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Malaysian authorities vetting foreign automotive companies on EEV investment
Publication Date : 30-06-2014
The government expects to secure up to 7 billion ringgit (US$2.18 billion) more in investments by the end of this year from foreign automotive players looking to manufacture energy-efficient vehicles (EEVs) in the country.
If approved, it will complement the existing 7 billion ringgit ($2.18 billion) in investments that has already gone into the industry so far this year.
Malaysian Automotive Institute (MAI) chief executive officer Madani Sahari said the Malaysian Investment Development Authority (Mida) and MAI were conducting a cost benefit analysis on two potential companies who were looking to manufacture EEVs.
The analysis is to determine the financial strength of the two companies to undertake the investments that they have proposed.
“Once the cost-benefit analysis is completed, we will present it to the international trade and industry ministry (Miti) and the finance ministry for final approval,” he told StarBiz last week.
Under the latest National Automotive Policy (NAP) unveiled in January this year, Malaysia is positioned as a hub for the manufacture and production of EEVs, which are automobiles that meet a set of defined specifications in terms of carbon emission levels and fuel consumption.
EEVs include fuel-efficient vehicles, hybrids, electric vehicles and alternatively fuelled vehicles, such as compressed natural gas, liquefied petroleum gas, biodiesel, ethanol, hydrogen and fuel cell.
In relation to the emphasis placed on EEVs, Malaysian-owned Go Automobile Manufacturing Sdn Bhd (GAM), in partnership with China’s Great Wall Motor Co Ltd (GWM), became the first company to be granted an EEV licence in April this year.
In return, GAM has commited to invest 2 billion ringgit ($623,200) to manufacture EEVs over three phases until 2018.
The first phase, with an initial investment of 150 million ringgit ($46.74 million), will start to produce EEVs as early as September.
The second phase, with a production capacity of 50,000 units, will start by mid-2015.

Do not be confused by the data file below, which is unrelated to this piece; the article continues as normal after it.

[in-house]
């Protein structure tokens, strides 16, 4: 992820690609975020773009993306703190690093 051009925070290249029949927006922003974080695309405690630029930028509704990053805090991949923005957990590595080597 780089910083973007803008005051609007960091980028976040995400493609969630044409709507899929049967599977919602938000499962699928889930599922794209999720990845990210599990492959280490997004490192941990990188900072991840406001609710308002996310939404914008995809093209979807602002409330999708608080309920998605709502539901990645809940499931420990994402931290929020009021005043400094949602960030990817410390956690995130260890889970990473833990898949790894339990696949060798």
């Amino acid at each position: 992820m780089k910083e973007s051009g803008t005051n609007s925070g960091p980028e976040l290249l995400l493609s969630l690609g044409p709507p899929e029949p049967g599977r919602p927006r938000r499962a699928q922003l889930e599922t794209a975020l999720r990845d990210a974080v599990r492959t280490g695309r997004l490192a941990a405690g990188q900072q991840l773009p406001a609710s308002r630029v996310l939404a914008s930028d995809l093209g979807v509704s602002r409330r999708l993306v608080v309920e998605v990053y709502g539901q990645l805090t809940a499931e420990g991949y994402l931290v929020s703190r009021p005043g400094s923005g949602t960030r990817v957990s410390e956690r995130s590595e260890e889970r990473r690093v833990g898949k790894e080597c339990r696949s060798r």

The final phase, with a total production capacity of 100,000 units, is expected to be ready by 2018.
GAM will first launch the Haval M4 and H6, which are compact and mid-sized sports utility vehicles (SUVs) respectively.
Hong Kong and Shanghai-listed GWM, which was founded in 1984, is China’s largest SUV and pick-up manufacturer.
It owns the Haval and Great Wall brands and employs over 60,000 employees. The company has a production capacity of 800,000 units.
The company sold about 770,000 units last year, making it the eighth-largest automaker in China. It is targeting to sell 890,000 units this year.
On the local front, GWM has a small presence in Malaysia. According to the Malaysian Automotive Association, it sold 281 units last year, compared with 173 units in 2012.
Existing car manufacturers also have expansion plans in line with the government’s emphasis on EEVs as stated in the NAP.
According to Madani, national car company Perusahaan Otomobil Kedua Sdn Bhd (Perodua) has committed to invest 3.5 billion ringgit ($1.09 billion) to build a new factory and to expand its existing one.
Perodua has already started its investment programme last year and the rate of it exhausting the investments will depend on the demand for its vehicles.
He said Mazda had committed some 700 million ringgit ($218.13 million) in investments to expand its Inokom factory to ramp up its domestic and export operations last year.
So far the company has spent 300 million ringgit ($93.48 million) as part of its investment programme.
The move to liberalise the local automotive sector and turn the country into an EEV hub is a strategy to attract investments in the sector.
The government wants to target players that do not have a presence in Asean, but was eyeing the region for expansion purposes.
Towards this end, it has been reported that the government has received interests from China and Europe seeking EEV licences.
Industry observers believe that the entry of new foreign vehicle players would be healthy for the local automotive sector.
“It would spur competition as it would also mean better access to the latest technologies. At the end of the day, it just means more choices for the consumer.
Another industry observer pointed out that the entry of new players would enhance local talents and boost human capital development.
“New technology means that there would be a need for added technical expertise. Furthermore, the companies looking to set up operations here would need talents to run their operations.”
The investment by GAM itself is expected to see the creation of around 4,000 new jobs at its plant in Gurun, Kedah.